Oriskany Falls, N.Y. — A tag team effort by several groups and individuals helped some youngsters tag their first turkeys during New York’s youth turkey hunt weekend last month.
The fifth annual youth turkey hunt event was again a joint effort of the Federated Sportsmen Club’s of Oneida County; DEC Region 6 environmental conservation officers; the National Wild Turkey Federation; Oneida County Sheriff’s Department; the New York State and Outdoorsman Hall of Fame and other interested sportsmen and women from the region.
Twenty-five kids from Herkimer, Oneida and Madison counties took part in this year’s hunt, in which 10 gobblers were harvested – seven on Saturday and three more on Sunday.
Included in that number was a double by brothers Sam and Logan Campbell, who had a pair of longbeards – both over 24 pounds, with beards of 9.5 and 8 inches – stroll into their decoys. The hunt was videotaped by a mentor.
“Turkeys were seen by all the youths that morning (Saturday), but some hung up just out of shooting range. The largest turkey harvested that day was 25 pounds with a double beard – one 9 ¼ inches beard and another 5¾ inches, and 15⁄8-inch spurs,” organizer Scott Faulkner said. “The youth all had a great time and they received lunch after the hunt.”
Fewer kids – 13 – headed afield on Sunday with ECOs and other mentors for the second day of the hunt. Three birds were taken and there were a couple of misses as well. The largest bird harvested on Sunday was a 21-pounder with an 8.5-inch beard and one-inch spurs.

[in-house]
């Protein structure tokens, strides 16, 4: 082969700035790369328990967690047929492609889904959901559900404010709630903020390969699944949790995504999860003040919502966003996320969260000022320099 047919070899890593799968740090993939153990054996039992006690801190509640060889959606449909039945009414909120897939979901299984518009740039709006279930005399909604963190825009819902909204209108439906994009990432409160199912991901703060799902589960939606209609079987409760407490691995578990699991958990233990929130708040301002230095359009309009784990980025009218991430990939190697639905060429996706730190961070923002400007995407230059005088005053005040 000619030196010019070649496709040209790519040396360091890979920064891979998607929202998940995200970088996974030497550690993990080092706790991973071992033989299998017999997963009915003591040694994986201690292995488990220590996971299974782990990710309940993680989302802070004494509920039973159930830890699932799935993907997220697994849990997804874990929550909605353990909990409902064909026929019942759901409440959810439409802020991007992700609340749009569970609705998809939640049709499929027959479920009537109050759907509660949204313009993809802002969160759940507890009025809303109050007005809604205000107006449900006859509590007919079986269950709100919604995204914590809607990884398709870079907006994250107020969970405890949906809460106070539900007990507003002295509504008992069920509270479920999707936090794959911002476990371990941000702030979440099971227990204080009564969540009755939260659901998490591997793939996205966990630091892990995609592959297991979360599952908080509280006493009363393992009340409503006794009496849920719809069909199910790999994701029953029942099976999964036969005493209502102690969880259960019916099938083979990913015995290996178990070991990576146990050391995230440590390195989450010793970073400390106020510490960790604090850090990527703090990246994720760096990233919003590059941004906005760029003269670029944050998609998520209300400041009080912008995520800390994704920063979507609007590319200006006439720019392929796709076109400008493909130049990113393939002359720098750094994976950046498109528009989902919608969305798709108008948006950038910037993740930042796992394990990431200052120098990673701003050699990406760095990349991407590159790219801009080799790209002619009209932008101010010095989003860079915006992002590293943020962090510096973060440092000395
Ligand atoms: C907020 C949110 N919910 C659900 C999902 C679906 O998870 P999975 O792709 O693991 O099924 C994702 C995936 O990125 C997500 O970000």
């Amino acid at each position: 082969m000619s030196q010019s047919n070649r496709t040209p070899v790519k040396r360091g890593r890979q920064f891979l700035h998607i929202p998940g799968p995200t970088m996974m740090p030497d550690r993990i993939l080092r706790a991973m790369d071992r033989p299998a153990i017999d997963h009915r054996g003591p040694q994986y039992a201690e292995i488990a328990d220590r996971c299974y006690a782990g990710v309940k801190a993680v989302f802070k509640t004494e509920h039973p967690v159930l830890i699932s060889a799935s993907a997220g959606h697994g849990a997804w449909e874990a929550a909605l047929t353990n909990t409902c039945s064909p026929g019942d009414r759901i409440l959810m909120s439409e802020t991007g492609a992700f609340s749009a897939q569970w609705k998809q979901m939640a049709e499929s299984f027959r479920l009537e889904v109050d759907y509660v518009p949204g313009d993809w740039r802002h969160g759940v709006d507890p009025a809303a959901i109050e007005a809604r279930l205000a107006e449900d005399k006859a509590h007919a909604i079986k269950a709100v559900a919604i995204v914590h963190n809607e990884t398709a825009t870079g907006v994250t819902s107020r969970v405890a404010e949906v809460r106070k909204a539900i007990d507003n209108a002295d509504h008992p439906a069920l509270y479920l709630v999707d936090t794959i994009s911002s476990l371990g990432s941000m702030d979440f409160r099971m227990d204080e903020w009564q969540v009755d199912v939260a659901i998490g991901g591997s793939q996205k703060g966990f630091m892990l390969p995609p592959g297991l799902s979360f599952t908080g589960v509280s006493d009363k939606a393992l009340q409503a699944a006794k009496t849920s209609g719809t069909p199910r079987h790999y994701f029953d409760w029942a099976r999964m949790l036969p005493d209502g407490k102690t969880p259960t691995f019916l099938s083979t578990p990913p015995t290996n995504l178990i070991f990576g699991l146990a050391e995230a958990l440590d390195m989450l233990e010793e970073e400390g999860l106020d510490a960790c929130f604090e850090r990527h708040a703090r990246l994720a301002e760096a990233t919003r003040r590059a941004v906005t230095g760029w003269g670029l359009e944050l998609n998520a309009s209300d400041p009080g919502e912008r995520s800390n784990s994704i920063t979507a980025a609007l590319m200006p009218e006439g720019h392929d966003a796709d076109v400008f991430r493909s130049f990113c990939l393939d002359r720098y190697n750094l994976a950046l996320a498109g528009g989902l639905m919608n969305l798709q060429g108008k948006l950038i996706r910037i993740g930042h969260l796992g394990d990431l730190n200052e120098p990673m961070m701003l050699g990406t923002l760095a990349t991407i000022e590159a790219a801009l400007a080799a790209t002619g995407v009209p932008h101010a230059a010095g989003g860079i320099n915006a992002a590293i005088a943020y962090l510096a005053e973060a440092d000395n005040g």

The young hunters got an additional educational experience in the field on Sunday: one of the birds harvested acted abnormally before it was shot, prompting DEC wildlife biologist Steve Heerkens, who served as a mentor, to take the bird for testing. ECOs issued the young girl who shot the tom another turkey tag.
A “Safety Day” gathering was held the weekend before the hunt at the Cassety Hollow Rod and Gun Club in Oriskany Falls. Kids and their parents attended that session, in which ECO Ric Grisolini offered a presentation on safety and regulations for turkey hunting. Tim Furner of Gander Mountain and the NWTF reviewed turkey decoy setup and gave a calling demonstration, and in the afternoon the youths patterned their shotguns under the supervision of environmental crimes investigator Mike Dangler, a certified firearms instructor for the state’s environmental conservation officers.
Faulkner said a number of groups donated items for this year’s hunt, including the New York Conservation Officers Association, the National Wild Turkey Federation, Gander Mountain of New Hartford, Mountain Hollow Game Calls, and Heerkens.